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Conductor Maaja Roos (left) and the soloist Arete Teemets after the concert. Photo: Eleri Ever


Those who don’t know Estonian choral music beyond the name Arvo Pärt may wonder whether it is like Latvian or Lithuanian music. But the Baltic states are quite different from one another in many respects, notably music — in which Estonia is truly distinct. Its people revere singing as a national pastime, gathering every five years on a cliff facing the Baltic Sea, with a choir of thousands singing to many thousands more. 


How fitting then, on the occasion of the country’s centennial, that the Esto-Atlantis Choir – 100 singers from the US, Europe, and Canada – should celebrate the grand occasion with song. The concert opened with brightly clad children – the future of Estonia’s musical heritage – walking onstage hand-inhand, in a charming nod to folk dancing.


Rudolf Tobias, often called the father of Estonian music, had lamented that too much German influence had infiltrated the pure, ancient strains of Estonian folk songs. It was left to his daughter Helen Tobias-Duesberg to restore their native spirit with two volumes of folk arrangements. The Laulurõõm children’s choir sang six of these songs, described in the program as being about “brothers leaving home in wartime, storks returning home in summertime, and the people persevering through servitude.” The children followed every movement of the strikingly graceful conductor, Leila Roos. To have dozens of children sing in unison with near-perfect intonation is quite remarkable. But to have them sing with musical expression and sensitivity is a tribute to this fine young conductor. 


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Conductor and soloist Leila Roos. Photo: Eleri Ever


The multifaceted Maaja Roos appeared next with Tobias-Duesberg’s dreamy Hommage à Arvo Pärt. Her interpretation of the mystical underpinnings in Pärt’s signature tintinnabulism transported the listener into an otherworldly place of clarion bells and harplike strumming within the piano. This experience led elegantly into the Kullamaa Chamber Ensemble’s performance of Pärt’s Morning Star. They sang with exquisite intonation and beauty of tone — beginning and ending in pastel pianos and pianissimos, conjuring images of a just-so illuminated morning star.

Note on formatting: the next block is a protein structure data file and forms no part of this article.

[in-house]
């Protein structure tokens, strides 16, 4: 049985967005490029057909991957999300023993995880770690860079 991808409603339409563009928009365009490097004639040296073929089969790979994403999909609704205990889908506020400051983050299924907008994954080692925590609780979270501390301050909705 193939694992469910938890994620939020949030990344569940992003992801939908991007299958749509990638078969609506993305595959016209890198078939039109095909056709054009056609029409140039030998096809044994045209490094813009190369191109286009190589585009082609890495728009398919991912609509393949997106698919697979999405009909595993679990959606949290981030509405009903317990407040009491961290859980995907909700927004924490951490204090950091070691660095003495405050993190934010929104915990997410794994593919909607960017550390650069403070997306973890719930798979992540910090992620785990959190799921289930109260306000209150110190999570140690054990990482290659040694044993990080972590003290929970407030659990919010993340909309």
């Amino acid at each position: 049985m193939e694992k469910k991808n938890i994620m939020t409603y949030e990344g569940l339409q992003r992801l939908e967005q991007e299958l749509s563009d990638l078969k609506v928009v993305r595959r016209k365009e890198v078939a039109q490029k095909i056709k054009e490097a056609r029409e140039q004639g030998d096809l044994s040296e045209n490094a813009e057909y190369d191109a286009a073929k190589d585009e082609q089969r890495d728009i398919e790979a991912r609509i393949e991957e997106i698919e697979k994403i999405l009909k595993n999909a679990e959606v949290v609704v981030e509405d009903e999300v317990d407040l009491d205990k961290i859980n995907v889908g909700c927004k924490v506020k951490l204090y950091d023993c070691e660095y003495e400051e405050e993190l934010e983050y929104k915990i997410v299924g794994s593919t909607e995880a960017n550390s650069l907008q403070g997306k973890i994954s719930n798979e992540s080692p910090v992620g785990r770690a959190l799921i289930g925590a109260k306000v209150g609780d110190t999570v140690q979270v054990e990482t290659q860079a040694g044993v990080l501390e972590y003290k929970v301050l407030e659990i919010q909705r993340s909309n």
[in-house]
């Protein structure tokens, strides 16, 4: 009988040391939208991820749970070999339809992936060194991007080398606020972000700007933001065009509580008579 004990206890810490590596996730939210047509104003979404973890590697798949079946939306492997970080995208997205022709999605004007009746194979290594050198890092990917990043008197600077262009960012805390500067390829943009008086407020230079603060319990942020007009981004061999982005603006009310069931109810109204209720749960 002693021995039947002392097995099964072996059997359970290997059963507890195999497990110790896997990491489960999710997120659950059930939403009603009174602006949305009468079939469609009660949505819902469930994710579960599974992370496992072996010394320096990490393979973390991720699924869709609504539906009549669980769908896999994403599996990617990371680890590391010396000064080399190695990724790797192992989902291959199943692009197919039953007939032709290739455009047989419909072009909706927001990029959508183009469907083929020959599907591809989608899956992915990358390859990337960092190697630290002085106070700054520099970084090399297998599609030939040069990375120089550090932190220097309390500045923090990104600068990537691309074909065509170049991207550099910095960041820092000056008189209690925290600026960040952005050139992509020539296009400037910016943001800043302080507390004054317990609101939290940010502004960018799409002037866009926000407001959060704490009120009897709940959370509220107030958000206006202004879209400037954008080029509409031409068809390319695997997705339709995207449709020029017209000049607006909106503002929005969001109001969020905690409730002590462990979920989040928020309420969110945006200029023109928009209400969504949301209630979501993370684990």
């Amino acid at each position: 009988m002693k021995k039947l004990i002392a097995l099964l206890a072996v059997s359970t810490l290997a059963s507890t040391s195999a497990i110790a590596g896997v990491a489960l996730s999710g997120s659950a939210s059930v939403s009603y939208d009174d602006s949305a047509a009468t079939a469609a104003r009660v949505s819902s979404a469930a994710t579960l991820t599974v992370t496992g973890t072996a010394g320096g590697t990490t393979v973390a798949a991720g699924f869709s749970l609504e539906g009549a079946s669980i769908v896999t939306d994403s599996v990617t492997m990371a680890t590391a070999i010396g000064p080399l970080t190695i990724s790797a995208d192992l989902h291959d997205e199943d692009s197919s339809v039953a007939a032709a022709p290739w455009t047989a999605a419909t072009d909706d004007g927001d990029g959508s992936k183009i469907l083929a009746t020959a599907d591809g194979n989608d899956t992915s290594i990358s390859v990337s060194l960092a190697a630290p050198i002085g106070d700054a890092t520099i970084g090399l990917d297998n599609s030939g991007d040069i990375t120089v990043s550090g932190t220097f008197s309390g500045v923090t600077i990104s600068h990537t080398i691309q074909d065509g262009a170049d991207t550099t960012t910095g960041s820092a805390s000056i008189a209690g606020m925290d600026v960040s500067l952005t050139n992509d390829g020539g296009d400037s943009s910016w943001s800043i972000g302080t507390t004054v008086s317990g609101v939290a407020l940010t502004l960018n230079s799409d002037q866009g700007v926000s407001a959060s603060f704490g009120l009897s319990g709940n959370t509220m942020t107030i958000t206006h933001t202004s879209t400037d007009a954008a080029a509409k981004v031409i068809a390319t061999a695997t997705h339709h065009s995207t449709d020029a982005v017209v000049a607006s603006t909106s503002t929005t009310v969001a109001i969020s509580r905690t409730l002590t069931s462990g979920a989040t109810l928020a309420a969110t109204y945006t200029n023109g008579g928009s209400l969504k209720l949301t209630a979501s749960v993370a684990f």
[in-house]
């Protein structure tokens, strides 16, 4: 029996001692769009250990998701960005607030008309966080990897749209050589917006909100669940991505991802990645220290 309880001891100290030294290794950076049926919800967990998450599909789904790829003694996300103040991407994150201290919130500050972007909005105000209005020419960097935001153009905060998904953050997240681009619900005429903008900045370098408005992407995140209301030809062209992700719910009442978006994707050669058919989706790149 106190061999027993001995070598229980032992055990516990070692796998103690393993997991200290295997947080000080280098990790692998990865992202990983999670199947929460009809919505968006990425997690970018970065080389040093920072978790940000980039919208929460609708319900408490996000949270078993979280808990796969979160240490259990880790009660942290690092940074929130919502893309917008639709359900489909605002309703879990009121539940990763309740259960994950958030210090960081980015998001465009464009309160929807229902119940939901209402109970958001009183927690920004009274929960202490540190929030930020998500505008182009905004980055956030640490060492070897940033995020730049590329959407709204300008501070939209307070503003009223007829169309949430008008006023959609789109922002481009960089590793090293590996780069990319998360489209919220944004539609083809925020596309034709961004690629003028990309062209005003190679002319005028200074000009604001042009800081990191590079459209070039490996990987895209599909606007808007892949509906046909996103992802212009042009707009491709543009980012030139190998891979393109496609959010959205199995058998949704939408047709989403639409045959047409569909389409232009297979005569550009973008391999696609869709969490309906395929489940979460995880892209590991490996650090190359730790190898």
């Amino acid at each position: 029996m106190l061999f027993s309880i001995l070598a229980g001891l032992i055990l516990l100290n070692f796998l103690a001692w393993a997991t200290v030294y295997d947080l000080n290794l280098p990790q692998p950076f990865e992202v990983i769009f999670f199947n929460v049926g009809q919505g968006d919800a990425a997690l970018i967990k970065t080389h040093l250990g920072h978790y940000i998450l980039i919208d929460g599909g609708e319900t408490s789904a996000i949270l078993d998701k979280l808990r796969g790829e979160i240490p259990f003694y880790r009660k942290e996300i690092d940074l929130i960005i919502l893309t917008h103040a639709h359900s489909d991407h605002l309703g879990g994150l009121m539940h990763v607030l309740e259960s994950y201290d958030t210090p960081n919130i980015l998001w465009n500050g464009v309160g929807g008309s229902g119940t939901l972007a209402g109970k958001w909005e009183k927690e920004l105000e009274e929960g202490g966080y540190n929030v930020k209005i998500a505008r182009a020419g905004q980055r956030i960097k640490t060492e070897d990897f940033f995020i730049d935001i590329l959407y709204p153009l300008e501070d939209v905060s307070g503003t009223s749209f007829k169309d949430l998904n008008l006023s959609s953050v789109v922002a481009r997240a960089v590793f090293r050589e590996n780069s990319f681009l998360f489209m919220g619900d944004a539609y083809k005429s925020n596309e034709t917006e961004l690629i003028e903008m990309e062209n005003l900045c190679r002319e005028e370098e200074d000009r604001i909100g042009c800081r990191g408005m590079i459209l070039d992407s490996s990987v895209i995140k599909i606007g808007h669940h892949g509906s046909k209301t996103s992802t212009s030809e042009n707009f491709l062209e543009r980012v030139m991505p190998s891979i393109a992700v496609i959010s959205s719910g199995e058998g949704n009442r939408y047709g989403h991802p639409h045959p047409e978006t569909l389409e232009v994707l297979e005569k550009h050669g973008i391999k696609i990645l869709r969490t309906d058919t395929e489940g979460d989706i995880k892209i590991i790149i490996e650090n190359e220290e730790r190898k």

The apex of the concert was the astonishing requiem of Helen Tobias-Duesberg — astonishing that such vast, highly structured and polyphonic writing could be contained in an oratorio under an hour in length. That so much could be musically spoken in so little time is a testament to the mastery of this Manhattanborn Estonian composer.


The opening and closing Requiem Aeternam swept us up in a mystical Dorian mode, but then reminded us that we can all meet again in Jerusalem – repeated in ever-rising key changes and dynamics – almost bringing the audience out of their seats. The pleading for mercy in Kyrie Eleison managed to sound both deep and intimate in the context of this 100-member choir.


It would be tempting to speak about the uniquely spectacular aspects of every movement in the requiem, but what stood out most to this listener was the sensitive responsiveness of the choir to its commanding conductor. Maaja Roos managed to produce chamber choir aspects in a mass choir with subtlety and precision, and sometimes breathtakingly dynamic changes — always illuminating the text and enlightening the audience with a deeper spiritual understanding.


Reekviem’s three soloists made outstanding contributions to the work. None more so than the lovely mezzo soprano Arete Teemets, who sang with luscious tone and expressive richness. Her Lacrimosa showed off an impressive lower register and interpretive acumen, inviting the listener to grieve the tears of descending chromatic tones. Benedictus highlighted Teemets’ luminescent higher register; the choir supporting her intermittent Recordare solos with renaissance fluidity. 


Bass Alar Pintsaar was a marvelously dramatic deliverer of the bad news that may await us in the hereafter with Confutatis maledictis. Veikko Kiiver gave us intimations of a lighter tenor clearly schooled in early music expressivity with Hostias. The brilliant concert organist Ines Maidre coaxed orchestral sounds out of Alice Tully Hall’s magnificent organ. She supported the chorus beautifully through the requiem and into the closing numbers of the concert, Rudolf Tobias’ vivid and piercing Otsekui hirv and the uplifting hymn Eks teie tea.


The kudos ultimately go to the mass choir under the able direction of Maestra Maaja Roos. She produced a work of great unity, bringing musicians together across the Atlantic, and four generations of family music together on one stage, with the compositions of her mother and grandfather and the performance and conducting by her daughter and herself. 


Clearly this was a work of love and dedication, honoring these tremendous composers, who ought to be known the world over. Helen Tobias-Duesberg’s Reekviem, especially, should be a staple in international repertoire. 


Bravo to the Esto-Atlantis Choir and the Laulurõõm children’s choir, for not only representing Estonia on this significant occasion, but giving the audience a most unique Easter gift of inspiration and hope.




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